reach, thus eliminating the role of C.D.
 Since the download of question papers is “request-specific and time bound”
there can not be a case of question paper mis-match.

This authentication service uses symmetric key encryption service and a key
distribution center. Kerberos was designed to authenticate users accessing
networking servers and was initially targeted for use within a single
administrative domain. Kerberos uses third party authentication scheme in which
the third party (the key distribution center, KDC) verifies the identity of users and
hosts based on a shared cryptographic key. The most recent version of kerberos
(V5) supports multiple authentication servers, delegation of access rights and
renewable tickets.
Needless to say, this provides a very low level of security. Consider, for
example, the example of Berkeley rlogin. If a user rlogins to an account under
his own name, but on another machine, and if the user's .rhosts has been set
correctly, the rlogin program will assert the user's identity to the rlogin daemon
on the remote machine, and that daemon will not require a password at all for
login! This is disastrous if an attacker is somehow able either to convince the
rlogin program that he is the legitimate user, or to rewrite a mutant version of
rlogin that will assert that identity to the remote machine.
The alternative, to require entry of the user's password for each access to a
network service, has at least two shortcomings. First of all, it is time-consuming
for the user. Secondly, and more importantly, it is insecure when accessing
services on a remote machine. For instance, if you are already logged into a
remote machine, and decide to login from there to another remote machine, then
your password would travel to the first remote machine ``in the clear''
(unencrypted). Clearly, this is unacceptable.
Hence, Kerberos was designed to eliminate the need to demonstrate possession of
private or secret information (the password) by divulging the information itself.
Kerberos is based on the key distribution model developed by Needham and
Schroeder [1]. A key is used to encrypt and decrypt short messages, and is itself
typically a short sequence of bytes. Keys provide the basis for the authentication
in Kerberos.
Roughly speaking, an encryption routine takes an encryption key and a plaintext
message, and returns ciphertext. This ciphertext typically looks like garbage
(random stream of bytes). Conversely, the decryption routine takes a decryption
key and the ciphertext, and returns (if decryption is successful) the original
plaintext. In Kerberos, at the present time, the encryption key and the decryption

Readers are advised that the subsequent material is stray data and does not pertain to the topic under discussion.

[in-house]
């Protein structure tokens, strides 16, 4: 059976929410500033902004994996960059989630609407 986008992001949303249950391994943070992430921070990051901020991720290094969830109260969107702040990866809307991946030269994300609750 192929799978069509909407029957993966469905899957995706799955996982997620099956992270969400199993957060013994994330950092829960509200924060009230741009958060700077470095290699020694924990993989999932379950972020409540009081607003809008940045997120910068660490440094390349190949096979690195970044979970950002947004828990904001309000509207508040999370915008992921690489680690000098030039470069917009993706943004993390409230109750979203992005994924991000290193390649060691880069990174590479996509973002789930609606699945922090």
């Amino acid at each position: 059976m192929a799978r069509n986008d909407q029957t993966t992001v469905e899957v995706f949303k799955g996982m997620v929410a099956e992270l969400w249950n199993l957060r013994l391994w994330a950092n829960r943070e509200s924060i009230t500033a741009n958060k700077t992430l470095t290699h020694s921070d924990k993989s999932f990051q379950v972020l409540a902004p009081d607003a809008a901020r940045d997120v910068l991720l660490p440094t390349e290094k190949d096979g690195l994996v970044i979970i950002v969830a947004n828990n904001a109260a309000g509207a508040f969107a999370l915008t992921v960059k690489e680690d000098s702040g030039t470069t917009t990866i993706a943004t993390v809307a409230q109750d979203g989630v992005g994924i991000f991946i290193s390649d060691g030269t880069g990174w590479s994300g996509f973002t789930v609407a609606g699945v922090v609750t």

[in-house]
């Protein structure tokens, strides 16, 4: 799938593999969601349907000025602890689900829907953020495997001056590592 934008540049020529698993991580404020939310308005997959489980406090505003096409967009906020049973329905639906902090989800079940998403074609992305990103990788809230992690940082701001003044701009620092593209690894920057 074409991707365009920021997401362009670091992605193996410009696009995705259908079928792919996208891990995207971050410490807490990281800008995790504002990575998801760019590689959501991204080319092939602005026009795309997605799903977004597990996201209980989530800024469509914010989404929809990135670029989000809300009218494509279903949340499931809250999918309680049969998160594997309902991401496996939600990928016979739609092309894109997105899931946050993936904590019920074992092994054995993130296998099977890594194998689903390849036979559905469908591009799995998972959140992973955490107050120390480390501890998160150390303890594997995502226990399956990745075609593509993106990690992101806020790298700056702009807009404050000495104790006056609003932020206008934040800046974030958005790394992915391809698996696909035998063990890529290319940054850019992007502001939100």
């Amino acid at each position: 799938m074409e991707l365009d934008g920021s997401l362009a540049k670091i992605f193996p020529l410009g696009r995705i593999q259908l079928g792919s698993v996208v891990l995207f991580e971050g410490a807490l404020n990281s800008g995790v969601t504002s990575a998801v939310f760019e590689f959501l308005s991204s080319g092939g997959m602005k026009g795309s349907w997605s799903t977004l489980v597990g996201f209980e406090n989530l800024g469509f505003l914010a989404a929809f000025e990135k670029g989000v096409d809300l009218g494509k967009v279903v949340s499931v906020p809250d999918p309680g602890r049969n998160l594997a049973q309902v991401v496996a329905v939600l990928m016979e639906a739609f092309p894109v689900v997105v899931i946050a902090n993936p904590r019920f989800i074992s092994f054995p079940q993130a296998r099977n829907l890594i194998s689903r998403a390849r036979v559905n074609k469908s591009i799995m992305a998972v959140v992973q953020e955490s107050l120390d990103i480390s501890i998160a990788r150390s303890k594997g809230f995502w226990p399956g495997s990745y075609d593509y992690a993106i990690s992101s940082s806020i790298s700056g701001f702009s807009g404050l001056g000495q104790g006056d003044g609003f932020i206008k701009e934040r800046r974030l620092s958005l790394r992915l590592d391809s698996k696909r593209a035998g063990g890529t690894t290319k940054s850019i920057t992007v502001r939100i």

key are identical.

This is the hallmark of conventional cryptography, in which the keys are

either identical or at least easily derivable from one another. In contrast,
in public key cryptography, there are two keys, one for encryption, one
for decryption, that are not derivable from one another. In fact, in many
realizations, either key can be used for encryption, and the other key for

Each of the techniques employed by the attackers to obtain the
target system’s IP address can be counter-attacked. However, the most
comprehensive solution that is common to all(which can be used to foil an
attackers attempt), is to connect to the concerned Internet/Chat server mail server
through a PROXY SERVER. A proxy server basically acts as a shield by
protecting your IP address form getting into malicious hands. It acts as a very
own personal secretary and a buffer between thy and thy host.
A proxy server removes the need of a system to receive or send
messages directly to the remote host. When any message is intended to be
transmitted, then it is actually sent to the proxy server, which in turn passes it on
to the remote host. During this entire time, the transmission machine is never in
direct contact with the remote host.
All communication between the two parties is conducted indirectly, via the proxy
server. Such a scenario, can be depicted in the following manner:



The De-Militarized Zone, or DMZ, is an expression that comes from the
Korean War. There, it meant a strip of land forcibly kept clear of enemy soldiers.
The idea was to accomplish this without risking your own soldiers' lives, thus
mines were scattered throughout the DMZ like grated Romano on a plate of
fettuccine :) The term has been assimilated into networking, without the cheese :)
Network geeks use it to mean: "A portion of your network which,
although under your control, is outside your heaviest security." Compared to
the rest of your network, machines you place in the DMZ are less protected, or
flat-out unprotected, from the Internet.
Once a machine has entered the DMZ, it should not be brought back inside
the network again. Assuming that it has been compromised in some way,
bringing it back into the network is a big security hazard.
Use of the DMZ:
If you decide to build one, what do you do with it? Machines placed in
the DMZ usually offer services to the general public, like Web services, domain
name services (DNS), mail relaying and FTP services (all these buzzwords will be
explained next). Proxy servers can also go in the DMZ. If you decide to allow